BY DOUG IRELAND | Cultural and political homophobia in Latin America remains starkly lethal, as evidence from two divergent societies there demonstrates.
In Honduras, there have been three new murders of LGBT people in recent weeks, bringing the death toll in the officially approved assassination campaign of queers to 31.
Meanwhile, in Brazil a new study by a gay group tracking homophobic and transphobic violence shows that an LGBT person is murdered every day and a half, a significant increase from three years ago, when it was one murder every three days.
According to a coalition of opposition groups, in Honduras, transvestites, hard-hit by the assassination campaign, were the targets of the three most recent brutal murders. On December 22, in Comayagüela, a 23-year-old travesti named Lorenza — whose legal name is Luis Alexis Alvarado Hernández— was found dead, her body visibly beaten and burned. Bloody stones near her corpse indicate that the bruises covering her body were caused by stoning, and her body had been set on fire. Used condoms found nearby have fueled the suspicion that she was also raped. After her death, the assailants threw her body into a ditch. News reports indicate that severe injuries to her face rendered her corpse virtually unrecognizable.
The same day, another travesti, Lady Oscar — whose legal name was Oscar Martinez Salgado — age 45, was found burned to death in her home in Tegucigalpa’s Barrio El Rincón. Her body showed multiple stab wounds. Neighbors reported witnessing two suspicious individuals running from her house as the fire ignited.
Less than two weeks later, on January 2, a young travesti known only as Cheo was found murdered on the main street of Colonia Alameda in Tegucigalpa. There was no identification on her when her body was found. She appears to have died from a severe stab wound to her chest.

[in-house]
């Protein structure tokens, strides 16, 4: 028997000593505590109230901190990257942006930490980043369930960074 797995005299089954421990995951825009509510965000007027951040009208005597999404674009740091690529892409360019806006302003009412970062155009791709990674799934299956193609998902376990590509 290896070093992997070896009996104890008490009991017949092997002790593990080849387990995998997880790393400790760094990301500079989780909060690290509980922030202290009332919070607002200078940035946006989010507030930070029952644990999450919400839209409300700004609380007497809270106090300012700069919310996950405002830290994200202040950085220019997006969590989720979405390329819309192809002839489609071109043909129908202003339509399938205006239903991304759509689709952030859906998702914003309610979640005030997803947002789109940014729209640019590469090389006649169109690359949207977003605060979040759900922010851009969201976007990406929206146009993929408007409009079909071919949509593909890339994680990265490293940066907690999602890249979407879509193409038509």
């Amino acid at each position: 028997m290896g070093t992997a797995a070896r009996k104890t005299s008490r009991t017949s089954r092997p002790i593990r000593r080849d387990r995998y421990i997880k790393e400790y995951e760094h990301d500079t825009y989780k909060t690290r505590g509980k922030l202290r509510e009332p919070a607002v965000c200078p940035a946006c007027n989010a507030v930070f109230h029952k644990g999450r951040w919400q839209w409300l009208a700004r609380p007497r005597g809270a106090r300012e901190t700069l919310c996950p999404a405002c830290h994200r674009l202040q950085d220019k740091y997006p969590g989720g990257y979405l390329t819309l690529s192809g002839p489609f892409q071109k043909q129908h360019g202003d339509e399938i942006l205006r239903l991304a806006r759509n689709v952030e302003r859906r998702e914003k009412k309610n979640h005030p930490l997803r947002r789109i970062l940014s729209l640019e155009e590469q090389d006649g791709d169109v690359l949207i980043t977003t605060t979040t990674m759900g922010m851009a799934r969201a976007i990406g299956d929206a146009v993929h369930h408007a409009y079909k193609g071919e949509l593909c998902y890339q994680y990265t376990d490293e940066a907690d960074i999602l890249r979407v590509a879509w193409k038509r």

Honduras’ best-known LGBT leader, 27-year-old Walter Trochez, was assassinated by state security forces in December 2009 for having launched a public campaign calling attention to the wave of anti-gay murders, which began following the June 2009 coup d’etat that overthrew the constitutionally-elected left-wing Honduran president, Manuel Zelaya.
Trochez was first kidnapped and tortured by state security forces, and shortly afterward murdered. Officials pressured him to stop asserting that the same forces behind what he called the “military-business-religious” coup were responsible for the organized killings of LGBT people. The gay activist refused to buckle in the face of dire warnings and continued his campaign, which cost him his life when he became the 17th victim of the murder campaign. He was killed in a drive-by shooting that riddled him with bullets (see this reporter’s December 23, 2009 article, “Honduras Regime Martyrs LGBT Leader” ).
Trochez was not only a well-known queer and AIDS activist, but also a prominent member of the National Resistance Front, the loose coalition of civil society organizations and grassroots activists opposed to the US-backed coup regime now headed by President Porfirio Lobo Sosa.
According to the pro-gay National Resistance Front’s website, which reported the latest killings, there has been little or no official police inquiry into the 31 LGBT murders.
Last week, a demonstration co-sponsored by LGBT groups and the Resistance Front was held at the Honduran Ministry of Justice in Tegucigalpa, the nation’s capital, to protest the anti-gay murder campaign.
In Brazil, a draft annual report from the country’s oldest LGBT group, Grupo Gay de Bahia (GGB), founded in 1980, concluded that, based on media reports, there were at least 250 murders of queers in 2010, a dramatic increase of 52 from the number documented by the group for 2009. The final report will be issued in March.